Prayer for the Year of Mercy
Lord Jesus Christ,
You have taught us to be merciful like the heavenly Father, and have told us that whoever sees you sees Him.
Show us your face and we will be saved.
Your loving gaze freed Zacchaeus and Matthew from being enslaved by money; the adulteress and Magdalene from seeking happiness only in created things; made Peter weep after his betrayal, and assured Paradise to the repentant thief.
Let us hear, as if addressed to each one of us, the words that you spoke to the Samaritan woman: “If you knew the gift of God!”
You are the visible face of the invisible Father, of the God who manifests his power above all by forgiveness and mercy: let the Church be your visible face in the world, its Lord risen and glorified.
You willed that your ministers would also be clothed in weakness in order that they may feel compassion for those in ignorance and error: let everyone who approaches them feel sought after, loved, and forgiven by God.
Send your Spirit and consecrate every one of us with its anointing, so that the Jubilee of Mercy may be a year of grace from the Lord, and your Church, with renewed enthusiasm, may bring good news to the poor, proclaim liberty to captives and the oppressed, and restore sight to the blind.
We ask this of you, Lord Jesus, through the intercession of Mary, Mother of Mercy; you who live and reign with the Father and the Holy Spirit for ever and ever.
Source: Pontifical Council for the Promotion of the New Evangelization
The Year of Mercy is meant to be one of those times — a season for Christians to become “stronger and more effective” witnesses to the Faith we proclaim, changed both by contemplating the depths of God’s mercy and by imitating Christ in the world today (Misericordiae Vultus, No. 3).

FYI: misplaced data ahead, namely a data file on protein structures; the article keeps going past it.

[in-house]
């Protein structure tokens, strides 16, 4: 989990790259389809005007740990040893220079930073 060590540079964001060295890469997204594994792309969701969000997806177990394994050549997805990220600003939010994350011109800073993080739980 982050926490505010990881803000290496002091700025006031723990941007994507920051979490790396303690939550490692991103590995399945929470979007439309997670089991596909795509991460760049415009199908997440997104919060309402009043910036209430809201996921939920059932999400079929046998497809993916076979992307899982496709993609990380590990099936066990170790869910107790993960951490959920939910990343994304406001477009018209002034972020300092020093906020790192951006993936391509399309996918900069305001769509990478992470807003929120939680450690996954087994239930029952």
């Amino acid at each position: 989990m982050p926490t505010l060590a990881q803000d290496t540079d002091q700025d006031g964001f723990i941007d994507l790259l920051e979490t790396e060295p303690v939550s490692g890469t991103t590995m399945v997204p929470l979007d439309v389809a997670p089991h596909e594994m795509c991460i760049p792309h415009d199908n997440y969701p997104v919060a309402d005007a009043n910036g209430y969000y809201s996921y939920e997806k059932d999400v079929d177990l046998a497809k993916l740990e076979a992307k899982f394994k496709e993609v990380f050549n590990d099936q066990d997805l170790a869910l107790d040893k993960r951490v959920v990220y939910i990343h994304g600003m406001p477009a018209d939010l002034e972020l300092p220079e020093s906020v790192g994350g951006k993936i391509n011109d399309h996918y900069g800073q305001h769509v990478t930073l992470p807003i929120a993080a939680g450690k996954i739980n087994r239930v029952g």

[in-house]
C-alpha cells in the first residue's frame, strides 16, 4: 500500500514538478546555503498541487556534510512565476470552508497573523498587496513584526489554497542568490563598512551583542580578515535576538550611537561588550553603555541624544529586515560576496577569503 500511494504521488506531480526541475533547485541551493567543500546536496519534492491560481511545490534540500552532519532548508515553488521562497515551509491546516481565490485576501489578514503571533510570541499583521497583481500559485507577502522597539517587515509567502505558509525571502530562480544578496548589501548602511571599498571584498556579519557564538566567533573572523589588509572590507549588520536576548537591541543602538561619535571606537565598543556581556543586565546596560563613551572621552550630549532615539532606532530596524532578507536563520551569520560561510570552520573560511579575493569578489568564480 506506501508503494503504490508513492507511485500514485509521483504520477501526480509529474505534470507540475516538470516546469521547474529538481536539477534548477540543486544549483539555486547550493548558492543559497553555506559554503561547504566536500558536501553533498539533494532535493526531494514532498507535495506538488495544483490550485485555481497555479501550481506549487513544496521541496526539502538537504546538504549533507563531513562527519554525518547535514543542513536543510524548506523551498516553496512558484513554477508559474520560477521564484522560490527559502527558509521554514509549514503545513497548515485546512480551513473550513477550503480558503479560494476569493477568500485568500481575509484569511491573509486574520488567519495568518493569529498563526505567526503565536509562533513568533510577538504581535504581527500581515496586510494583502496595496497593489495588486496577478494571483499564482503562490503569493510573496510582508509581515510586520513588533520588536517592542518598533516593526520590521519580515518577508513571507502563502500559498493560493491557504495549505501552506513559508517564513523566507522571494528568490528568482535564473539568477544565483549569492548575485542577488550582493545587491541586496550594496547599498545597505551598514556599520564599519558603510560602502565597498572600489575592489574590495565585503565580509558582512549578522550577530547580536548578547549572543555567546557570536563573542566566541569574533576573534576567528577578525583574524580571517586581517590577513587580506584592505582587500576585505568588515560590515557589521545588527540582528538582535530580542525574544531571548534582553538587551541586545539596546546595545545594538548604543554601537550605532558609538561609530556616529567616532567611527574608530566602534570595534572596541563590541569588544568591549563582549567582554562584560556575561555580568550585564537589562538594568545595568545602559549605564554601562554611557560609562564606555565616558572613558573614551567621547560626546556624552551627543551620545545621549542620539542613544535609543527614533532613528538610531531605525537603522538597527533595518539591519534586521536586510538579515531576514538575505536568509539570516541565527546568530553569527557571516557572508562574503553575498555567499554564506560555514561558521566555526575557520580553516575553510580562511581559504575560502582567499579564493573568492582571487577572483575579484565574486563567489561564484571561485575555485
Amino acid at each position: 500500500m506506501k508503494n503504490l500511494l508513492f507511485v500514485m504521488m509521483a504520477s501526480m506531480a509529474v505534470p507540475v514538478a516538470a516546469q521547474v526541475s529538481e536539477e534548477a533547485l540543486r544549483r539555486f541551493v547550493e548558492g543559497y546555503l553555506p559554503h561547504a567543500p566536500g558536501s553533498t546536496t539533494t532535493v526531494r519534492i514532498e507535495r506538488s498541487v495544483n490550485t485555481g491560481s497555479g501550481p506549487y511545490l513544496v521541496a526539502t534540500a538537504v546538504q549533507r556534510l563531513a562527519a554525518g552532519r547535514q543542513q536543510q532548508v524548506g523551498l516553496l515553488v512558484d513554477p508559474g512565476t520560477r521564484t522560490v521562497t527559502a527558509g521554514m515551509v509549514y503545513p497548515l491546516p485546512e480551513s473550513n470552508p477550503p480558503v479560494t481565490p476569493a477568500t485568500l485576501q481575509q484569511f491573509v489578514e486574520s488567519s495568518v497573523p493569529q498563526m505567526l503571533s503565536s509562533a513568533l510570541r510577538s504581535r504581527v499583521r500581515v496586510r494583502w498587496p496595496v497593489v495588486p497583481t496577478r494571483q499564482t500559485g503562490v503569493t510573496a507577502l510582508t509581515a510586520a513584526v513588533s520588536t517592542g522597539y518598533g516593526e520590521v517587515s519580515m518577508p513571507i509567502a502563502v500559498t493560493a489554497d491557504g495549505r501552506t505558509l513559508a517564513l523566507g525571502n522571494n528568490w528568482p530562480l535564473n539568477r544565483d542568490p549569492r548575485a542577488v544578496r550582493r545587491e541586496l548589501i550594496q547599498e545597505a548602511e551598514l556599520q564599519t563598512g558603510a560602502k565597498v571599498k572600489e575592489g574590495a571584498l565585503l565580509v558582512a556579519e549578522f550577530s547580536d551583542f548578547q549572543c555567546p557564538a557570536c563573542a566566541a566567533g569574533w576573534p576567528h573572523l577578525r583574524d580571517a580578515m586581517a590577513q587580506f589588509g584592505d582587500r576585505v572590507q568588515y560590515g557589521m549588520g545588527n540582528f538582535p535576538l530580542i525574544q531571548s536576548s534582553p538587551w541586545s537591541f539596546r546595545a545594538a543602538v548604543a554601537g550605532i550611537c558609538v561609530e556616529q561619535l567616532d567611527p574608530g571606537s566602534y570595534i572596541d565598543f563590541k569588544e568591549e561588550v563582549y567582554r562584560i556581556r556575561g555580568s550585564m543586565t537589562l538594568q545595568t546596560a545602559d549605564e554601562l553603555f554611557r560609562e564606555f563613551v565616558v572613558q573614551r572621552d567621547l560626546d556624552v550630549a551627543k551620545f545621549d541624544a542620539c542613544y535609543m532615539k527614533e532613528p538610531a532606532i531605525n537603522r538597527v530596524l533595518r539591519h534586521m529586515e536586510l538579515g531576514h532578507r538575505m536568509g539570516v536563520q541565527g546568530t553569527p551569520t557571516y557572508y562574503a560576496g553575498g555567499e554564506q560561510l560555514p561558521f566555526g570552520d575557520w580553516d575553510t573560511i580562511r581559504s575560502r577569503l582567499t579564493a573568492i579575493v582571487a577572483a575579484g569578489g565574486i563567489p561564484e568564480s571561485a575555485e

To help make that possible, the Holy Father used Misericordiae Vultus not only to reflect on God’s mercy but also to outline a course of action. In it, he offered a series of practical suggestions for how Catholics should celebrate the Year of Mercy ahead.
On Dec. 8, 2015, the Holy Doors in St. Peter’s Basilica in Rome will swing open for the first time in 15 years. From that day until Nov. 20, 2016, the Church invites Catholics and non-Catholics alike to encounter God’s grace during an extraordinary Jubilee of Mercy.
God’s mercy, of course, is ever-present and ever-abundant. A Year of Mercy doesn’t make God more merciful or more inclined to forgive. God can’t change. But we can ... and must. As Pope Francis explained in Misericordiae Vultus (“The Face of Mercy”), the bull of indiction that announced the Year of Mercy, “At times we are called to gaze even more attentively on mercy so that we may become a more effective sign of the Father’s action in our lives” (No. 3).
Dec. 8: The Year of Mercy will begin on the feast of the Immaculate Conception, when Pope Francis will open the Holy Door at St. Peter’s
Basilica in Rome.
Feb. 10, 2016: The “Missionaries of Mercy” commissioned by Pope Francis will be sent out from St. Peter’s Basilica across the world with the authority to forgive even the most serious sins.
March 4-5: During the Friday and Saturday before the Fourth Week of Lent, the faithful across the world have been asked by Pope Francis to participate in “24 Hours for the Lord,” when dioceses are to hold services offering the Sacrament of Reconciliation.
July 26-31: The Jubilee for Youth (World Youth Day) will take place in Krakow, Poland.
Throughout the year: Special celebrations will be held in Rome to honor and support certain groups, including: Divine Mercy devotees, boys and girls, members of the Roman Curia, deacons, priests, the sick and people with disabilities, catechists, prisoners and more.
Nov. 20, 2016: On the feast of Christ the King, Pope Francis will mark the end of the jubilee year by closing the Holy Door at St. Peter’s Basilica.
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about the Year of Mercy
Source: OSV Newsweekly